Leon gives a great turn in two very different roles: the proud, vain and tyrannical Caesar; and Brutus’s fiercely loyal and loving wife Portia, where she plays a lovely two-hander in which Portia, beside herself with worry, begs to know what ails Brutus. Beauchamp also does a marvelous job with multiple roles: as the eerily quiet, menacing Casca; Brutus’s wide-eyed serving boy; Caesar’s wife Calpurnia, who relays a dream of dark portents; and the sturdy young Octavius. Kashani does a great job with the many sides of Antony; ready to spill blood after he’s spilled tears over Caesar’s corpse, he proves himself to be a master manipulator of mob mentality during his sly spin on the conspirators during the funeral speech, as well as a fine warrior—and is greatly underestimated by his enemies.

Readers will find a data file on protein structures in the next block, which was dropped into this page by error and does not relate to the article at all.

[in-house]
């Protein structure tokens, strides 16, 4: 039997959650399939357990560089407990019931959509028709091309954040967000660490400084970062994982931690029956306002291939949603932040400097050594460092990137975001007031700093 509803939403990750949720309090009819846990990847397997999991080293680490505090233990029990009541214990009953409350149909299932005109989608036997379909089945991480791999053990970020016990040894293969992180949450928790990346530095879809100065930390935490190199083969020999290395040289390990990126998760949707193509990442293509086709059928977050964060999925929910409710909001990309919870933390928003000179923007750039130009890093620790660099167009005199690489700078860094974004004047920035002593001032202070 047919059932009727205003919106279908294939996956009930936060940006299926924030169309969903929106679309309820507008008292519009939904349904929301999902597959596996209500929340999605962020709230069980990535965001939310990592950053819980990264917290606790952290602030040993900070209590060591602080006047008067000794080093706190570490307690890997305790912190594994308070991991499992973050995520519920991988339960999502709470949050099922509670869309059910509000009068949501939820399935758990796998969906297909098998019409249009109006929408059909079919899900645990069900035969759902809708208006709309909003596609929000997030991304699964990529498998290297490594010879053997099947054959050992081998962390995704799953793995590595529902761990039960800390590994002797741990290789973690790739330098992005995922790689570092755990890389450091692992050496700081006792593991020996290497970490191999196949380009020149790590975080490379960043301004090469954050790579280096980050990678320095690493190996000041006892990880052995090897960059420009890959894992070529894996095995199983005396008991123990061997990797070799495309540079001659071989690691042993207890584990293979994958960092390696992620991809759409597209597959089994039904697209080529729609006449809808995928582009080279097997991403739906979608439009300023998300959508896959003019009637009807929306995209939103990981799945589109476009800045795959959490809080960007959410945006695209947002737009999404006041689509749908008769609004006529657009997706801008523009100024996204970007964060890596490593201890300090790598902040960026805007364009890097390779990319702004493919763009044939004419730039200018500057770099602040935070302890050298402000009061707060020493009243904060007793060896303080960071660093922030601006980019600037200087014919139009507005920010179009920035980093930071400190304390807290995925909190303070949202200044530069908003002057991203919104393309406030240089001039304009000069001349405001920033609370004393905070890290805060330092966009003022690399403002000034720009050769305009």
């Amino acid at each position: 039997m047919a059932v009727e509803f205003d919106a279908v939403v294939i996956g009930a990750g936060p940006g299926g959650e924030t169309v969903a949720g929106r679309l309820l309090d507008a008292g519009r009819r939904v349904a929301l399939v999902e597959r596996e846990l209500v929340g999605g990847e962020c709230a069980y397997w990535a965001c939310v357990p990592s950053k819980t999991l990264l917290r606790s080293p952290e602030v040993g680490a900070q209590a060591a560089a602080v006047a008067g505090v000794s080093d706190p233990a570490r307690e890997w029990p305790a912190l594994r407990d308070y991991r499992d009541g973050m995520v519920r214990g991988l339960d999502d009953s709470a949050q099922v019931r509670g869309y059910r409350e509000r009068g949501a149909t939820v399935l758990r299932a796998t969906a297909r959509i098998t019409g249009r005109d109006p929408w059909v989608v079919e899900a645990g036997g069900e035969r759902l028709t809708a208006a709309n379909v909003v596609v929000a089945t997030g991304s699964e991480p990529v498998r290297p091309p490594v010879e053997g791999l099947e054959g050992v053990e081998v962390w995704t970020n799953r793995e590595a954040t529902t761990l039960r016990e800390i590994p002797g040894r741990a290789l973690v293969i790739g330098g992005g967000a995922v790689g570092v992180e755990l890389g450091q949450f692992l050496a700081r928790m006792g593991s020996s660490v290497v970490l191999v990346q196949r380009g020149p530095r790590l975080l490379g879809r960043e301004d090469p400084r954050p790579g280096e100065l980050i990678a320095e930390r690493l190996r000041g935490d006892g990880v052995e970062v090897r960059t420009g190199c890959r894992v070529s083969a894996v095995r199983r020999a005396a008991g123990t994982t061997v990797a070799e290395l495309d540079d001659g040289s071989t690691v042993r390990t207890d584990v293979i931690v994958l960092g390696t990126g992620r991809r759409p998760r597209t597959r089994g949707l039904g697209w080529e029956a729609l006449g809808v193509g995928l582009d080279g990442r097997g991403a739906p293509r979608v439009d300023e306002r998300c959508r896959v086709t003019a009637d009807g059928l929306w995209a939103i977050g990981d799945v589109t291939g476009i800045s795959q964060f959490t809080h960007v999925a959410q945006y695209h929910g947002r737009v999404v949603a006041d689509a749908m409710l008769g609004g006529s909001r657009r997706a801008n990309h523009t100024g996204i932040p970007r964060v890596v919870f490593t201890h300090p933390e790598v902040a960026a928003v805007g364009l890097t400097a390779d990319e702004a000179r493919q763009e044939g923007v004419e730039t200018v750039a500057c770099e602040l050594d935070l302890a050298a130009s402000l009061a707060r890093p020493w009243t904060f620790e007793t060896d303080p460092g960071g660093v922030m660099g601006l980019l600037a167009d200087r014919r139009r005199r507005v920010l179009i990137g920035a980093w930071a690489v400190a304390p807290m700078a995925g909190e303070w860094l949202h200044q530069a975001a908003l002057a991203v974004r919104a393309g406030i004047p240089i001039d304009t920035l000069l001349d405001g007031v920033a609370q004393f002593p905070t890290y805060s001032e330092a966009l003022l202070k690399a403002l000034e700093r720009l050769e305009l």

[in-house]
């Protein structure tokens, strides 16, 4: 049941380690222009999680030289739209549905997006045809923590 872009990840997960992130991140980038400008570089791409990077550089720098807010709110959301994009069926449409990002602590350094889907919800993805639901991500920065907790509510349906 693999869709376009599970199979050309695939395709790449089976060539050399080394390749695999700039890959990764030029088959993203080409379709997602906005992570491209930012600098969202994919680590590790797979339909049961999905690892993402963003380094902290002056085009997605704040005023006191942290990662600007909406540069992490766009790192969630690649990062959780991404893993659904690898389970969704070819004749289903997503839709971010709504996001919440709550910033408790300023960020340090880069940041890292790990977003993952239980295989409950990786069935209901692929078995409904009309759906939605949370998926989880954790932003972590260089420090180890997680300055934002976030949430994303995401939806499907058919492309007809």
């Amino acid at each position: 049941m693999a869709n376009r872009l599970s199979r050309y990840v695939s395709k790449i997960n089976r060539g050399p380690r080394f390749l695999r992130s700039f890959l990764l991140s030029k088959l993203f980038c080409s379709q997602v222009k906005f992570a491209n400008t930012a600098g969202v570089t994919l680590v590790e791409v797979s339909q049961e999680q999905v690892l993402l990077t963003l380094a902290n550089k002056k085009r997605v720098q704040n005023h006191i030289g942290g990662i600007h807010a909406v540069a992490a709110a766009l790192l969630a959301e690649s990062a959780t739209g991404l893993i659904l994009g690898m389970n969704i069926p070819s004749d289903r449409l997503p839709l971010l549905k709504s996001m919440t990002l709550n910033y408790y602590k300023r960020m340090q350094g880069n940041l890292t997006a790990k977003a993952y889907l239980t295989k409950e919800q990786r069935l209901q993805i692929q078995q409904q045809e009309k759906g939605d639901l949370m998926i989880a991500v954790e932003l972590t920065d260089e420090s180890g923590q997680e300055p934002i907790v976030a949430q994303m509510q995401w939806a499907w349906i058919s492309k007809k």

With shouts to the design team for creating the minimalist, evocative environment and atmosphere: Tessa Hallett (set), Nikolas Nikita (costumes) and Elizabeth Elliott (lighting).

Power, plots and passion in the compelling, intimate and deftly performed Caesar.

Caesar continues at Kensington Hall till May 28; full schedule and advance tix available online. Advance booking strongly recommended; it’s an intimate venue with limited seating and a very strong company.

You can keep up with Wolf Manor Theatre collective on Twitter, Facebook and Instagram. Looking to support great local indie theatre? Please consider supporting the company’s Fund What You Can campaign.

Love, revenge & calculated cruelty in the sexy, darkly funny & tragic Les Liaisons Dangereuses

 

dfm-services-amicus-productions-20162017-les-liaisons-dangereuses-pr-media-19935-0001
Renee Cullen (Merteuil) & Chris Coculuzzi (Valmont) – photos by Dave Fitzpatrick